Young Reggae Girlz have support on the way
PRESIDENT OF the Reggae Girlz Foundation Michelle Adamolekun is expressing support for the Young Reggae Girlz, who she believes can follow the example of their senior counterparts, who historically qualified for the World Cup in France back in 2019.
With trials for the Under-17 and Under-20 teams ongoing at the Captain Horace Burrell Centre of Excellence, UWI, Mona, Kingston, Adamolekun and her Reggae Girlz Foundation team said they are ready to give whatever support necessary.
Formed in 2018, Adamolekun said the catalyst for its formation was the recognition of the large pool of talent in Jamaica and across the diaspora, and the fact that the country has been hampered from truly competing because of financial challenges.
“Ultimately, we recognise that the reasons we historically have not been able to compete at the same level as other countries is we are a small island with limited resources. However, through the Reggae Girlz Foundation, we have the opportunity to support the Women’s Football Programme financially and with other needed resources where possible,” she said.
According to Adamolekun, resources should never be an issue for a team with as much talent as is to be found in all the Reggae Girlz units.
“To me, for these young women not to be able to achieve their goals and reach their full potential because of socio-economic gaps or barriers is unfortunate. Through the foundation, we have the opportunity to bridge these known gaps/barriers and help level the playing field, so they have a fighting chance to achieve their goal and reach their potential,” Adamolekun told The Gleaner.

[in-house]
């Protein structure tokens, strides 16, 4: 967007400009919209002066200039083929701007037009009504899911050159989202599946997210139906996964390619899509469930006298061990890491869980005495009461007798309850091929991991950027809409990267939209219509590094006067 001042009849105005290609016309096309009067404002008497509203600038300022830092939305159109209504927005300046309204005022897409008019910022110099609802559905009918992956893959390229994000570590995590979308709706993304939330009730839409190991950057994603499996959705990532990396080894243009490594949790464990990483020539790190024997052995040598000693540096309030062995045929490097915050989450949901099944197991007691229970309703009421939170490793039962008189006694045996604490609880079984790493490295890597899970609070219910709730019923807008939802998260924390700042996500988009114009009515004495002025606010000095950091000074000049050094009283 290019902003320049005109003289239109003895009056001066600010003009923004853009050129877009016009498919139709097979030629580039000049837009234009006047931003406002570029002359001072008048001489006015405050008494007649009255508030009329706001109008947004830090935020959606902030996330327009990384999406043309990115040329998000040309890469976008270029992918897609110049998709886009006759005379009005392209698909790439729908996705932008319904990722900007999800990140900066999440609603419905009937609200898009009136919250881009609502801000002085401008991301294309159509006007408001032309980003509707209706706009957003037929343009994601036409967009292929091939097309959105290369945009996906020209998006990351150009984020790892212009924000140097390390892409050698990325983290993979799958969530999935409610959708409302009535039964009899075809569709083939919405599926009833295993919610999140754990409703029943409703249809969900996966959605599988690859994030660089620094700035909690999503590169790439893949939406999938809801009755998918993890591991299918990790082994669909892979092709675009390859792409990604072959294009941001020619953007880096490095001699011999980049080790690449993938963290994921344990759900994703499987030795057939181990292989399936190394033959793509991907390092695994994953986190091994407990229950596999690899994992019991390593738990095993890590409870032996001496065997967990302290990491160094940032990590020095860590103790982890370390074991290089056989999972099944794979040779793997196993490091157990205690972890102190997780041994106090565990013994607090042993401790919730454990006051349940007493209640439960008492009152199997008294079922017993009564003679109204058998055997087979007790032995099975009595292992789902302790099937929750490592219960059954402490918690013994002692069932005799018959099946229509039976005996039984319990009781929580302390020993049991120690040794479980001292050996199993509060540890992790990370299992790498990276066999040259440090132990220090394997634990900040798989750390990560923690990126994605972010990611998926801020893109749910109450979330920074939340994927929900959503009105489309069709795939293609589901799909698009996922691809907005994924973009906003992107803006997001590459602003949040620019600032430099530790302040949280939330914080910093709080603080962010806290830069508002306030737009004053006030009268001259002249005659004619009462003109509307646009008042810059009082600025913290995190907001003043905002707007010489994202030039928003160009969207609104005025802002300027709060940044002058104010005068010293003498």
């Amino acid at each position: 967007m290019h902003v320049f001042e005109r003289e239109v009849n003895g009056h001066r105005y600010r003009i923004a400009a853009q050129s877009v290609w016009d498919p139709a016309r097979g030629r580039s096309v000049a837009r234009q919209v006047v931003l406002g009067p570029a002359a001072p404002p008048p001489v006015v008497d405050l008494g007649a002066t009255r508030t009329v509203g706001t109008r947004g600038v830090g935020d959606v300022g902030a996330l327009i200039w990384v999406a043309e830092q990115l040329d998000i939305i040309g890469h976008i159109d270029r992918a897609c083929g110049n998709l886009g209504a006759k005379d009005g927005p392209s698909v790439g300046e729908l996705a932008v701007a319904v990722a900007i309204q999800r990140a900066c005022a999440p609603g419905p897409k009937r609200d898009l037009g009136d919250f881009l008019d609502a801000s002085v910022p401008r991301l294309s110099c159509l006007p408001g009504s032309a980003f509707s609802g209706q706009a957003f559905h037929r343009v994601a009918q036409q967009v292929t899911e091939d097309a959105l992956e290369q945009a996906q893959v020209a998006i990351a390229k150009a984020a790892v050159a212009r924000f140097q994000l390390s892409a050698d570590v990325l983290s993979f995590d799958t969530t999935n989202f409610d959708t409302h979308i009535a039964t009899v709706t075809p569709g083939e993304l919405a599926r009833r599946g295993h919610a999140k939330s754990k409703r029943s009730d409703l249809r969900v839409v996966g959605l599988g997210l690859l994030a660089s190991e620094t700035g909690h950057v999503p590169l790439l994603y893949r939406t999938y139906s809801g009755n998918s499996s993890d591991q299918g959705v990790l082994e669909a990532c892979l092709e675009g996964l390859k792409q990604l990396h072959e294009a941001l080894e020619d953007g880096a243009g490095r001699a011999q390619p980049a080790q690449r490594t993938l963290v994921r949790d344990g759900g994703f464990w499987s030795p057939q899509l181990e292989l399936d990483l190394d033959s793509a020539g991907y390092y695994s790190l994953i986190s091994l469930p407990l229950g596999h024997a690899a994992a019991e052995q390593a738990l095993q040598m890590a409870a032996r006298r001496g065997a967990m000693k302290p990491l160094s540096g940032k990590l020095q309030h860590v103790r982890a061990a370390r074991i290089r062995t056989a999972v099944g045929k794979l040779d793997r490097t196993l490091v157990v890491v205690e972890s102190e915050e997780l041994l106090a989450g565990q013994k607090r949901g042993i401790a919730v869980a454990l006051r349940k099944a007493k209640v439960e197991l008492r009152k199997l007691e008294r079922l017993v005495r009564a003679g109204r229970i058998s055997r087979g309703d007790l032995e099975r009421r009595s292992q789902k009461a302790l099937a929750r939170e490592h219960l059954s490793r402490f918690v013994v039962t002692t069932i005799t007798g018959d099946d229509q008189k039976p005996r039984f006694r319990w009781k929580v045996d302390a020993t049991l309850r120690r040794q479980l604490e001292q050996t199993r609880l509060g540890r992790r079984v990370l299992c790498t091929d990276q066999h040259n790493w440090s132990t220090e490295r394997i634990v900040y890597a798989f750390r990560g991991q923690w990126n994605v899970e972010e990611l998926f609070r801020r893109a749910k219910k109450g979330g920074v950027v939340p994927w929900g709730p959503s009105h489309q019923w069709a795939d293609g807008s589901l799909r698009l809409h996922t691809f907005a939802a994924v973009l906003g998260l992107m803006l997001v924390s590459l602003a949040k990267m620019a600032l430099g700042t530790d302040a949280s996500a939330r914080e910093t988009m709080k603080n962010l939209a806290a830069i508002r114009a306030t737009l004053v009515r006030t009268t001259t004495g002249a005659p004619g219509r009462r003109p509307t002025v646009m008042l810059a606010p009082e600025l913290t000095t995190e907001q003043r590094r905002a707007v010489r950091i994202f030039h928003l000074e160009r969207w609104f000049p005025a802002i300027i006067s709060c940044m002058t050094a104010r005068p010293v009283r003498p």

Calling on the diaspora at large, Adamolekun said with over three million Jamaicans across the diaspora, the foundation should be well funded.
Adamolekun was also quick to point out that while the organisation works to support the Jamaica Football Federation (JFF) Women’s Football Programme, they are an independent entity – with a 501c registration in the United States. Therefore, all donations are tax-deductible.
“We partner with other foundations like the Bob Marley, Rita Marley and Zuree foundations, and other organisations like Golden Krust, Armwaves, as well as officials like Consul General Oliver Mair and Commissioners Alexandra Davis, Maxwell Chambers and Dale Holness to support the women’s football programme, and right now we are ready once more to throw our support behind them,” she shared.
According to the president, there is a fund with US$10,000, which the foundation said will be available to the JFF for use where it is most needed.
Those funds, Adamolekun explained, came from a partnership with Atlanta-based Golden Krust and was originally intended for the 2020 U17 World Cup campaign. That World Cup was cancelled because of the COVID-19 pandemic.
The Reggae Girlz Foundation raised over US$60,000 in 2019, funds which were distributed to efforts in support of the Women’s Premier League and the Reggae Girlz youth and senior teams.
“We work to understand where JFF have budget gaps and then we support through our fundraising efforts,” said Adamolekun.
Looking ahead, Adamolekun said the expectation is to continue to support the women’s programme no matter what. Highlighting the gap that COVID has created for everyone across the globe, she stressed that these young women are filled with talent and potential and the support is needed now more than ever.
Early this year, the association is expected to start a scholarship fund to provide support to Young Reggae Girlz headed to college.